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From Chris Anderson <jch...@apache.org>
Subject Re: POST/PUT on _show vs POST/PUT on _update + GET on _show
Date Tue, 15 Sep 2009 05:46:22 GMT
On Mon, Sep 14, 2009 at 9:47 PM, Vlad GURDIGA <gurdiga@gmail.com> wrote:
> Thank you Jan for the comment.
>
>
> On Sun, Sep 13, 2009 at 8:58 PM, Jan Lehnardt <jan@apache.org> wrote:
>>
>> On 13 Sep 2009, at 19:37, Vlad GURDIGA wrote:
>>
>>> On Sun, Sep 13, 2009 at 1:17 AM, Benoit Chesneau <bchesneau@gmail.com>
>>> wrote:
>>>>
>>>> On Sun, Sep 13, 2009 at 10:12 AM, Vlad GURDIGA <gurdiga@gmail.com>
wrote:
>>>>>
>>>>> It seams intuitive that _show actually shows you something and does
>>>>> not handle update actions.
>>>>>
>>>> I agre that it in this case show isn't a good word. maybe "_page"  and
>>>> then "_pages" for _list but that another debate.
>>>>
>>>>> On the other hand why would we need an _update thing? Doesn't CouchDB
>>>>> handle that itself?
>>>>> (Excuse me if the question is stupid, I was not on #couchdb at the
>>>>> time when this discussion took place.)
>>>>>
>>>>
>>>>
>>>> _upate allow you to handle any input before saving them in couch like
>>>> xml, csv whatever or it could be also use to post some doc without
>>>> requiring ajax to do it.
>>>
>>> To me, keeping the server simple (which also means less complicated
>>> and buggy) and fast looks like a very nice idea. Splitting the
>>> computation burden between clients and server looks to me like a fair
>>> enough trade this time.
>>>
>>> And, I believe that the several percent of the clients that do not
>>> speak AJAX or cannot produce JSON should not dictate such a big change
>>> in CouchDB.
>>
>> _update already exists :) And it is very useful for webhooks that we don't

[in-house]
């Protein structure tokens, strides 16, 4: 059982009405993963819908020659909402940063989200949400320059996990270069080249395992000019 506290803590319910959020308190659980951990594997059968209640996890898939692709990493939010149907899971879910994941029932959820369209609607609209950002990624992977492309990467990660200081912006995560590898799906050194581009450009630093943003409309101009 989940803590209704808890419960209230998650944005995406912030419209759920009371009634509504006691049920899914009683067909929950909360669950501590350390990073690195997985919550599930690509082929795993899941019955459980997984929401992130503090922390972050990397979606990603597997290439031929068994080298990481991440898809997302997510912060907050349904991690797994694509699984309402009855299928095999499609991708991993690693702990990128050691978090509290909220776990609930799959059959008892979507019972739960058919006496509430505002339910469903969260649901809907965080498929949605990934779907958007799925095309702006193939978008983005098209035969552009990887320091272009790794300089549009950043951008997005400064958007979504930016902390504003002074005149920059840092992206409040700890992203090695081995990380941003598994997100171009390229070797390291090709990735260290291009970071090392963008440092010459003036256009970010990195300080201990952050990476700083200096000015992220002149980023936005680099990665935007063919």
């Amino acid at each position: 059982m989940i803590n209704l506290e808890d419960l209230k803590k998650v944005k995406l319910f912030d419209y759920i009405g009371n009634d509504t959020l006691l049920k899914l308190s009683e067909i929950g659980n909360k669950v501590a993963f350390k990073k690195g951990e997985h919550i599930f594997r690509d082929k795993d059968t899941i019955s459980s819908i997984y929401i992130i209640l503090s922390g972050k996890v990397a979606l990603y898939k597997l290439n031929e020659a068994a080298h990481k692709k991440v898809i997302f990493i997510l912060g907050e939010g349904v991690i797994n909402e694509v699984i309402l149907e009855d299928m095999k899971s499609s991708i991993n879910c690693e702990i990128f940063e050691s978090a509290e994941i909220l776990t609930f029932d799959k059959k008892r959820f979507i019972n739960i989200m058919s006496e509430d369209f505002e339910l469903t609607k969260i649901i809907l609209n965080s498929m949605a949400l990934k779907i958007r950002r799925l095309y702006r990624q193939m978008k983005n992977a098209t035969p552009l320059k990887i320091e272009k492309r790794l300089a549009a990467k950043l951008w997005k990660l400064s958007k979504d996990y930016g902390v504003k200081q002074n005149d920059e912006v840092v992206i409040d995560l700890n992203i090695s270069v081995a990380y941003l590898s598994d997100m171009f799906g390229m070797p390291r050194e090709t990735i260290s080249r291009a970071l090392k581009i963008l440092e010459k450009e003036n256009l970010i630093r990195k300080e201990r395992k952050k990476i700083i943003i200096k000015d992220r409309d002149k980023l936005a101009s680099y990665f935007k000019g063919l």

>> control.
>
> Could you please give an example or two?
>
>> being able to tell google's svn to ping CouchDB about a new commit
>> without resorting to proxies is very powerful :)
>
> I have no idea about how SVN would ping a CouchDB app. Could you
> please elaborate on this?
>
> I really appreciate the work you are doing guys, I'd love to get
> involved, and I'm trying to understand the flow of things here.
>

In the specific example, imagine a web service (A) that POSTs an
XML-blob at a URL of your choosing, when particular events occur.
Paypal's instant payment notification is one of these.

With an _update handler you can POST these directly at CouchDB and it
can parse the XML into a JSON document and save it. The same goes for
CSV, multipart form, or any other format.

>
> Thanks a lot!
>

The bigger picture we're working on is like an app server, but
different in one crucial regard: rather than let the developer do
whatever they want (loop of a list of docids and make queries, make
queries based on the results of other queries, etc) we're defining
"safe" transformations, like view, show, list and update.

By safe I mean that they have well known performance characteristics,
and otherwise fit into CouchDB's architecture in a streamlined way.

The big picture goal is to provide a way to build standalone apps that
can also be easily indexed by search engines and used via
screen-readers. Hence the push for plain-old html. I agree that you
can pretty much rely on JS getting executed (except when you can't).
Having HTML resources means CouchDB is suitable for public-facing web
apps.

-- 
Chris Anderson
http://jchrisa.net
http://couch.io

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